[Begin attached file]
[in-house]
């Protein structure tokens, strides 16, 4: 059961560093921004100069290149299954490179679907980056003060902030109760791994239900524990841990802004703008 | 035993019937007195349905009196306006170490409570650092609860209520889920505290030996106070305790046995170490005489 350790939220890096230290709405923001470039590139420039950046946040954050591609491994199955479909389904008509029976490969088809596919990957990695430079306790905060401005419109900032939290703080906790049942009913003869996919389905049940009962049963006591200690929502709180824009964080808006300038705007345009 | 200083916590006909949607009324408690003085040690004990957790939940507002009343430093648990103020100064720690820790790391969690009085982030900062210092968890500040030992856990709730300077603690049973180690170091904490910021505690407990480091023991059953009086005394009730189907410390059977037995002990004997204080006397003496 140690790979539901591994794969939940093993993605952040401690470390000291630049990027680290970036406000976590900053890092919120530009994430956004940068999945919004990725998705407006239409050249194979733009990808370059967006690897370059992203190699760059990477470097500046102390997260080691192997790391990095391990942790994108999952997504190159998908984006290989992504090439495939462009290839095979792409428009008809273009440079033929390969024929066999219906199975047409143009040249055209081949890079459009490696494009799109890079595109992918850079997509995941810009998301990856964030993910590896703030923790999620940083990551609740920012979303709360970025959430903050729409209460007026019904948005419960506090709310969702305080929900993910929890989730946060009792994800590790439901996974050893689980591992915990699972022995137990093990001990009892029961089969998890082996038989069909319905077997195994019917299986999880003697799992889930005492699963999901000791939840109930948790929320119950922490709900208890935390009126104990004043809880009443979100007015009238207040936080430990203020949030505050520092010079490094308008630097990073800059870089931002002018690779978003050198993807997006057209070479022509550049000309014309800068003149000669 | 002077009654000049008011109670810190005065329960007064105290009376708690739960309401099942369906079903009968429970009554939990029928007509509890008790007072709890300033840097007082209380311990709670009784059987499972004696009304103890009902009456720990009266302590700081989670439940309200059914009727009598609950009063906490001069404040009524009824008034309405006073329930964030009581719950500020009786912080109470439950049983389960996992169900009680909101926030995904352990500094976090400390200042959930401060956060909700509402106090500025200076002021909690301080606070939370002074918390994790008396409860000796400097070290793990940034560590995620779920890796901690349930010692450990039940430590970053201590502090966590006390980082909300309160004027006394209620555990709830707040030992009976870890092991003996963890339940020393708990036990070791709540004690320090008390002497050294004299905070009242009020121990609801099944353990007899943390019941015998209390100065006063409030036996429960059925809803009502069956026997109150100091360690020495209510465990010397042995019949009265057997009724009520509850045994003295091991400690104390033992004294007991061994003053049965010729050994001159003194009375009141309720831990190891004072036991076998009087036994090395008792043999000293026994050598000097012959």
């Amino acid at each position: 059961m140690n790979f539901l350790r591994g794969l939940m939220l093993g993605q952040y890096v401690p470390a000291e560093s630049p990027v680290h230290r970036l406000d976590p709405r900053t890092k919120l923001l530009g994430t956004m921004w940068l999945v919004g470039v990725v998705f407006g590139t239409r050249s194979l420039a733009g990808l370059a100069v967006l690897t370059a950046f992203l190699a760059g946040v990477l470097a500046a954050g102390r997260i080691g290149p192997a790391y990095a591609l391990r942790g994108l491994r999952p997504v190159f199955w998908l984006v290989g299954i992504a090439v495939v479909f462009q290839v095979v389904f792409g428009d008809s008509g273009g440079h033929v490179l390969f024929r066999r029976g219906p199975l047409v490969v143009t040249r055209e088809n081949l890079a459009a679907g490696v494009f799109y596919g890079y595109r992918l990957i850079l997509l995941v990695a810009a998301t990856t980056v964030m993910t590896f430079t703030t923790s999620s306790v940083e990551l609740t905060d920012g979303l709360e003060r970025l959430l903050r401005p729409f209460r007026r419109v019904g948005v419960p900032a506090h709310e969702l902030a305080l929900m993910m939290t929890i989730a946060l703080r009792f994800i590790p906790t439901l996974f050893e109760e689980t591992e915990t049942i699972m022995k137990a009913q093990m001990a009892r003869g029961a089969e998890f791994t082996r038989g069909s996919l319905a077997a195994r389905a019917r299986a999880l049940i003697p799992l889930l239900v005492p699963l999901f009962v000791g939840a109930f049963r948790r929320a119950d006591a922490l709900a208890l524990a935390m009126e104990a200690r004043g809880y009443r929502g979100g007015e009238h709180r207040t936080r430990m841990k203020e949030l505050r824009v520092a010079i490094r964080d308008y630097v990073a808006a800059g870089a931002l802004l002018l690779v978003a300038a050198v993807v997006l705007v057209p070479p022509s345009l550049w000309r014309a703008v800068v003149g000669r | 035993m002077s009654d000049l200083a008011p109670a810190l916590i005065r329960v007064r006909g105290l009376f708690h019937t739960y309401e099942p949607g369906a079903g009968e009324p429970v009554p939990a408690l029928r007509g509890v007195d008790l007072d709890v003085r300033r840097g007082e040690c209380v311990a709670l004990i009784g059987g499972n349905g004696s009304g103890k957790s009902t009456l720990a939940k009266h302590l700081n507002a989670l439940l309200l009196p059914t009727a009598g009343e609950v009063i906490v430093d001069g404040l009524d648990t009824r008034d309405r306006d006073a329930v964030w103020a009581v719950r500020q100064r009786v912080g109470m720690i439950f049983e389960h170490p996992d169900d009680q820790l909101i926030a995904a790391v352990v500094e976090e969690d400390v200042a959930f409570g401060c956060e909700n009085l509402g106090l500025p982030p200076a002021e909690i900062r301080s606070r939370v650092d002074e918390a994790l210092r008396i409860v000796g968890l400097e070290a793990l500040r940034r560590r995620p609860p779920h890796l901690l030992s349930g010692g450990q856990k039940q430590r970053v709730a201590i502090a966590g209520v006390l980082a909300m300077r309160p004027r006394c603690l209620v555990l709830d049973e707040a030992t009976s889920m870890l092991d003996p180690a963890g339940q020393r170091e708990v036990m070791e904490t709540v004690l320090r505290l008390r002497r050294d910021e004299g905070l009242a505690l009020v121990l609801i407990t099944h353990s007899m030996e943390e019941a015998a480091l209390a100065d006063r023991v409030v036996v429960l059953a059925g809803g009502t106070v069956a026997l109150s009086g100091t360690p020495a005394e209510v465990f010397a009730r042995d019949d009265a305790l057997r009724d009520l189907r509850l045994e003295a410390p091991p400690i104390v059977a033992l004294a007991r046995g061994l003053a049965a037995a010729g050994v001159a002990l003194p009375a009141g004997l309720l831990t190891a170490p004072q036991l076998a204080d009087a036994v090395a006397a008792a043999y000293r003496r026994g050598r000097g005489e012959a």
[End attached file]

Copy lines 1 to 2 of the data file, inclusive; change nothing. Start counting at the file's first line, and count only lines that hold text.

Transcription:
[in-house]
């Protein structure tokens, strides 16, 4: 059961560093921004100069290149299954490179679907980056003060902030109760791994239900524990841990802004703008 | 035993019937007195349905009196306006170490409570650092609860209520889920505290030996106070305790046995170490005489 350790939220890096230290709405923001470039590139420039950046946040954050591609491994199955479909389904008509029976490969088809596919990957990695430079306790905060401005419109900032939290703080906790049942009913003869996919389905049940009962049963006591200690929502709180824009964080808006300038705007345009 | 200083916590006909949607009324408690003085040690004990957790939940507002009343430093648990103020100064720690820790790391969690009085982030900062210092968890500040030992856990709730300077603690049973180690170091904490910021505690407990480091023991059953009086005394009730189907410390059977037995002990004997204080006397003496 140690790979539901591994794969939940093993993605952040401690470390000291630049990027680290970036406000976590900053890092919120530009994430956004940068999945919004990725998705407006239409050249194979733009990808370059967006690897370059992203190699760059990477470097500046102390997260080691192997790391990095391990942790994108999952997504190159998908984006290989992504090439495939462009290839095979792409428009008809273009440079033929390969024929066999219906199975047409143009040249055209081949890079459009490696494009799109890079595109992918850079997509995941810009998301990856964030993910590896703030923790999620940083990551609740920012979303709360970025959430903050729409209460007026019904948005419960506090709310969702305080929900993910929890989730946060009792994800590790439901996974050893689980591992915990699972022995137990093990001990009892029961089969998890082996038989069909319905077997195994019917299986999880003697799992889930005492699963999901000791939840109930948790929320119950922490709900208890935390009126104990004043809880009443979100007015009238207040936080430990203020949030505050520092010079490094308008630097990073800059870089931002002018690779978003050198993807997006057209070479022509550049000309014309800068003149000669 | 002077009654000049008011109670810190005065329960007064105290009376708690739960309401099942369906079903009968429970009554939990029928007509509890008790007072709890300033840097007082209380311990709670009784059987499972004696009304103890009902009456720990009266302590700081989670439940309200059914009727009598609950009063906490001069404040009524009824008034309405006073329930964030009581719950500020009786912080109470439950049983389960996992169900009680909101926030995904352990500094976090400390200042959930401060956060909700509402106090500025200076002021909690301080606070939370002074918390994790008396409860000796400097070290793990940034560590995620779920890796901690349930010692450990039940430590970053201590502090966590006390980082909300309160004027006394209620555990709830707040030992009976870890092991003996963890339940020393708990036990070791709540004690320090008390002497050294004299905070009242009020121990609801099944353990007899943390019941015998209390100065006063409030036996429960059925809803009502069956026997109150100091360690020495209510465990010397042995019949009265057997009724009520509850045994003295091991400690104390033992004294007991061994003053049965010729050994001159003194009375009141309720831990190891004072036991076998009087036994090395008792043999000293026994050598000097012959």